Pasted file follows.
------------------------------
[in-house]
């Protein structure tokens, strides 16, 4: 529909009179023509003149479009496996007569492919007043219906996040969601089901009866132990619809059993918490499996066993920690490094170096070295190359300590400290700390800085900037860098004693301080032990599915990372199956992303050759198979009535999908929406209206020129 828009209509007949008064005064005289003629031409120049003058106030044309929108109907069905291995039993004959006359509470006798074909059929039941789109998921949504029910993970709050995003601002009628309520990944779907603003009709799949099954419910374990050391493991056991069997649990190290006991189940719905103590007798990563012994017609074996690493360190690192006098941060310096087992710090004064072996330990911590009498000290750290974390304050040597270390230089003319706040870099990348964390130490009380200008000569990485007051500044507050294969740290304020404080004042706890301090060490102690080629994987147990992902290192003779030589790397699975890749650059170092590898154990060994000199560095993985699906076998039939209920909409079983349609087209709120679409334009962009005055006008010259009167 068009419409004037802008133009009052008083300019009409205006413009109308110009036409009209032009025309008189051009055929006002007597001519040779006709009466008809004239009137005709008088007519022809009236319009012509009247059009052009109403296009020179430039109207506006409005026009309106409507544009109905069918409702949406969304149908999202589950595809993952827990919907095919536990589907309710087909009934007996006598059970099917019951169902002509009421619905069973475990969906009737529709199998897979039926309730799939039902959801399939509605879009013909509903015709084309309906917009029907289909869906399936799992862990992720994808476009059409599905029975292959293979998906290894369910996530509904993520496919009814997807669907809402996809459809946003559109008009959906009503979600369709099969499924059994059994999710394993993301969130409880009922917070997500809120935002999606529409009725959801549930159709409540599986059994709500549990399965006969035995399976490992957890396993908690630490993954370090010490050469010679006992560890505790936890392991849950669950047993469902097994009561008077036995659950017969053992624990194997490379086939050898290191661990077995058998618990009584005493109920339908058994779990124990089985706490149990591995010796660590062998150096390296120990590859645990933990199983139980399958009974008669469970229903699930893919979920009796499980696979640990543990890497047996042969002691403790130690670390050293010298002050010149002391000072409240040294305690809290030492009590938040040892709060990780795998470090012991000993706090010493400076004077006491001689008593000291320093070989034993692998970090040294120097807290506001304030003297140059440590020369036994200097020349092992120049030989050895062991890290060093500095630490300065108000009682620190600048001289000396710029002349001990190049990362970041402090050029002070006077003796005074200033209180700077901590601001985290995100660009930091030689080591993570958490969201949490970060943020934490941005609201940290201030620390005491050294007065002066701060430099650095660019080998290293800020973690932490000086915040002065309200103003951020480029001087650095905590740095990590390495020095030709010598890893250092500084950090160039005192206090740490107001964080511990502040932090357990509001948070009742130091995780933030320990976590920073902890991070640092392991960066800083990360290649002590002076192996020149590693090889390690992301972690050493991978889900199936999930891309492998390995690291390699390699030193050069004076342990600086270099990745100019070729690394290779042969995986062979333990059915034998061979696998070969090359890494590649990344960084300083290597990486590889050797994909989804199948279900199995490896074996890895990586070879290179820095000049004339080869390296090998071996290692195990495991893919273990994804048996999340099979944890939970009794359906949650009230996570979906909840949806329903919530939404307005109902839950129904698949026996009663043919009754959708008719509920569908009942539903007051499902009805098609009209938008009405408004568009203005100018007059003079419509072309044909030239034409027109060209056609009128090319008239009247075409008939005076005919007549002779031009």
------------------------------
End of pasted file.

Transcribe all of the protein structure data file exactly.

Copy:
[in-house]
């Protein structure tokens, strides 16, 4: 529909009179023509003149479009496996007569492919007043219906996040969601089901009866132990619809059993918490499996066993920690490094170096070295190359300590400290700390800085900037860098004693301080032990599915990372199956992303050759198979009535999908929406209206020129 828009209509007949008064005064005289003629031409120049003058106030044309929108109907069905291995039993004959006359509470006798074909059929039941789109998921949504029910993970709050995003601002009628309520990944779907603003009709799949099954419910374990050391493991056991069997649990190290006991189940719905103590007798990563012994017609074996690493360190690192006098941060310096087992710090004064072996330990911590009498000290750290974390304050040597270390230089003319706040870099990348964390130490009380200008000569990485007051500044507050294969740290304020404080004042706890301090060490102690080629994987147990992902290192003779030589790397699975890749650059170092590898154990060994000199560095993985699906076998039939209920909409079983349609087209709120679409334009962009005055006008010259009167 068009419409004037802008133009009052008083300019009409205006413009109308110009036409009209032009025309008189051009055929006002007597001519040779006709009466008809004239009137005709008088007519022809009236319009012509009247059009052009109403296009020179430039109207506006409005026009309106409507544009109905069918409702949406969304149908999202589950595809993952827990919907095919536990589907309710087909009934007996006598059970099917019951169902002509009421619905069973475990969906009737529709199998897979039926309730799939039902959801399939509605879009013909509903015709084309309906917009029907289909869906399936799992862990992720994808476009059409599905029975292959293979998906290894369910996530509904993520496919009814997807669907809402996809459809946003559109008009959906009503979600369709099969499924059994059994999710394993993301969130409880009922917070997500809120935002999606529409009725959801549930159709409540599986059994709500549990399965006969035995399976490992957890396993908690630490993954370090010490050469010679006992560890505790936890392991849950669950047993469902097994009561008077036995659950017969053992624990194997490379086939050898290191661990077995058998618990009584005493109920339908058994779990124990089985706490149990591995010796660590062998150096390296120990590859645990933990199983139980399958009974008669469970229903699930893919979920009796499980696979640990543990890497047996042969002691403790130690670390050293010298002050010149002391000072409240040294305690809290030492009590938040040892709060990780795998470090012991000993706090010493400076004077006491001689008593000291320093070989034993692998970090040294120097807290506001304030003297140059440590020369036994200097020349092992120049030989050895062991890290060093500095630490300065108000009682620190600048001289000396710029002349001990190049990362970041402090050029002070006077003796005074200033209180700077901590601001985290995100660009930091030689080591993570958490969201949490970060943020934490941005609201940290201030620390005491050294007065002066701060430099650095660019080998290293800020973690932490000086915040002065309200103003951020480029001087650095905590740095990590390495020095030709010598890893250092500084950090160039005192206090740490107001964080511990502040932090357990509001948070009742130091995780933030320990976590920073902890991070640092392991960066800083990360290649002590002076192996020149590693090889390690992301972690050493991978889900199936999930891309492998390995690291390699390699030193050069004076342990600086270099990745100019070729690394290779042969995986062979333990059915034998061979696998070969090359890494590649990344960084300083290597990486590889050797994909989804199948279900199995490896074996890895990586070879290179820095000049004339080869390296090998071996290692195990495991893919273990994804048996999340099979944890939970009794359906949650009230996570979906909840949806329903919530939404307005109902839950129904698949026996009663043919009754959708008719509920569908009942539903007051499902009805098609009209938008009405408004568009203005100018007059003079419509072309044909030239034409027109060209056609009128090319008239009247075409008939005076005919007549002779031009």